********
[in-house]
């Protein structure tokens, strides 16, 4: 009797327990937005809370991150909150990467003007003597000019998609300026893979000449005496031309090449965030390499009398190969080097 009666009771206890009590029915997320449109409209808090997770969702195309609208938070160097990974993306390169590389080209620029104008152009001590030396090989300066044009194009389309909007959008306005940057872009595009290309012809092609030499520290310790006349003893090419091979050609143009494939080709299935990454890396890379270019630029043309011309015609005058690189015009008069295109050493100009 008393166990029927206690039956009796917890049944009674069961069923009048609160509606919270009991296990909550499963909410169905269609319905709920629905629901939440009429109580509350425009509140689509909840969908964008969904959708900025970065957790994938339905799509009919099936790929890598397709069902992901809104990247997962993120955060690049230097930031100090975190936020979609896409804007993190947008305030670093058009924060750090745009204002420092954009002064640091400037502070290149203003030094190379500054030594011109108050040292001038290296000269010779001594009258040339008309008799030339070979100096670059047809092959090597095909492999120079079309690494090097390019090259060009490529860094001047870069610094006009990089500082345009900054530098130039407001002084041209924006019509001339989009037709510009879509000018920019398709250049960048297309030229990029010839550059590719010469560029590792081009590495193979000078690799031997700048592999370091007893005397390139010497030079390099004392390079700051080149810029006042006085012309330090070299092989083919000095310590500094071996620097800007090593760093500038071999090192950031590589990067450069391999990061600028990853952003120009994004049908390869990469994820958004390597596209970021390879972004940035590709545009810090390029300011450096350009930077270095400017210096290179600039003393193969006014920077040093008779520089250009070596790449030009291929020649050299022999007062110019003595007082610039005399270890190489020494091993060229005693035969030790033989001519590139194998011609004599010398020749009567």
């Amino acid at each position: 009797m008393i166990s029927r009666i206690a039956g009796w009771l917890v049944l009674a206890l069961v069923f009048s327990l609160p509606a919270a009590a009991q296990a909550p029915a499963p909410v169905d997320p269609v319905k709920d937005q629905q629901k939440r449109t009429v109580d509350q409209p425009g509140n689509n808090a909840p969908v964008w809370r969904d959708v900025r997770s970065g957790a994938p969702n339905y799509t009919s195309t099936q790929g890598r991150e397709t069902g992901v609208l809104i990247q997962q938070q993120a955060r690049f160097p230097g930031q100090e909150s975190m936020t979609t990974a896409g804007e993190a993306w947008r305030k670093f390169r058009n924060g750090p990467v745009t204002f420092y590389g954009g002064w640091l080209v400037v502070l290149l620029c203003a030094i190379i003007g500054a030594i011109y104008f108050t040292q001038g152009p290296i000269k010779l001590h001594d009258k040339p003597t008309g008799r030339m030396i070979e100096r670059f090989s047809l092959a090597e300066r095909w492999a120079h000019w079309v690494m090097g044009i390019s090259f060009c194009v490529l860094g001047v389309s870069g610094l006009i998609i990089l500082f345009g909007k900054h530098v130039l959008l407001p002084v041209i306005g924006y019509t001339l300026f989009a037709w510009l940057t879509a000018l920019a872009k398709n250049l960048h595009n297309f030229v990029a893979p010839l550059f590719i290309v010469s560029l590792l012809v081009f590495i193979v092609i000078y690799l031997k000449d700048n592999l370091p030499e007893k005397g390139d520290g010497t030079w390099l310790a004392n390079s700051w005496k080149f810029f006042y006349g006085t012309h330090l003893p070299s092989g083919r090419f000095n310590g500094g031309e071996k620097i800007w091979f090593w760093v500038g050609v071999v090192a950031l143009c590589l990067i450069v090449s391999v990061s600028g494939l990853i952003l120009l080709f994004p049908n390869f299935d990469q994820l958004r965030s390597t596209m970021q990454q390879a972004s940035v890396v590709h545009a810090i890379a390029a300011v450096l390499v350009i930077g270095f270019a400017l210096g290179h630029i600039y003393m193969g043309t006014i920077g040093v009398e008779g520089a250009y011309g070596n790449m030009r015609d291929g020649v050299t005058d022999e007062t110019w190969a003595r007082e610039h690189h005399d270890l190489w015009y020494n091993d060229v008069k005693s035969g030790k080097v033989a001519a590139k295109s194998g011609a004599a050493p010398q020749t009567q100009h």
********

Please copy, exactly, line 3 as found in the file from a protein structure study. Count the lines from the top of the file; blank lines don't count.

């Amino acid at each position: 009797m008393i166990s029927r009666i206690a039956g009796w009771l917890v049944l009674a206890l069961v069923f009048s327990l609160p509606a919270a009590a009991q296990a909550p029915a499963p909410v169905d997320p269609v319905k709920d937005q629905q629901k939440r449109t009429v109580d509350q409209p425009g509140n689509n808090a909840p969908v964008w809370r969904d959708v900025r997770s970065g957790a994938p969702n339905y799509t009919s195309t099936q790929g890598r991150e397709t069902g992901v609208l809104i990247q997962q938070q993120a955060r690049f160097p230097g930031q100090e909150s975190m936020t979609t990974a896409g804007e993190a993306w947008r305030k670093f390169r058009n924060g750090p990467v745009t204002f420092y590389g954009g002064w640091l080209v400037v502070l290149l620029c203003a030094i190379i003007g500054a030594i011109y104008f108050t040292q001038g152009p290296i000269k010779l001590h001594d009258k040339p003597t008309g008799r030339m030396i070979e100096r670059f090989s047809l092959a090597e300066r095909w492999a120079h000019w079309v690494m090097g044009i390019s090259f060009c194009v490529l860094g001047v389309s870069g610094l006009i998609i990089l500082f345009g909007k900054h530098v130039l959008l407001p002084v041209i306005g924006y019509t001339l300026f989009a037709w510009l940057t879509a000018l920019a872009k398709n250049l960048h595009n297309f030229v990029a893979p010839l550059f590719i290309v010469s560029l590792l012809v081009f590495i193979v092609i000078y690799l031997k000449d700048n592999l370091p030499e007893k005397g390139d520290g010497t030079w390099l310790a004392n390079s700051w005496k080149f810029f006042y006349g006085t012309h330090l003893p070299s092989g083919r090419f000095n310590g500094g031309e071996k620097i800007w091979f090593w760093v500038g050609v071999v090192a950031l143009c590589l990067i450069v090449s391999v990061s600028g494939l990853i952003l120009l080709f994004p049908n390869f299935d990469q994820l958004r965030s390597t596209m970021q990454q390879a972004s940035v890396v590709h545009a810090i890379a390029a300011v450096l390499v350009i930077g270095f270019a400017l210096g290179h630029i600039y003393m193969g043309t006014i920077g040093v009398e008779g520089a250009y011309g070596n790449m030009r015609d291929g020649v050299t005058d022999e007062t110019w190969a003595r007082e610039h690189h005399d270890l190489w015009y020494n091993d060229v008069k005693s035969g030790k080097v033989a001519a590139k295109s194998g011609a004599a050493p010398q020749t009567q100009h």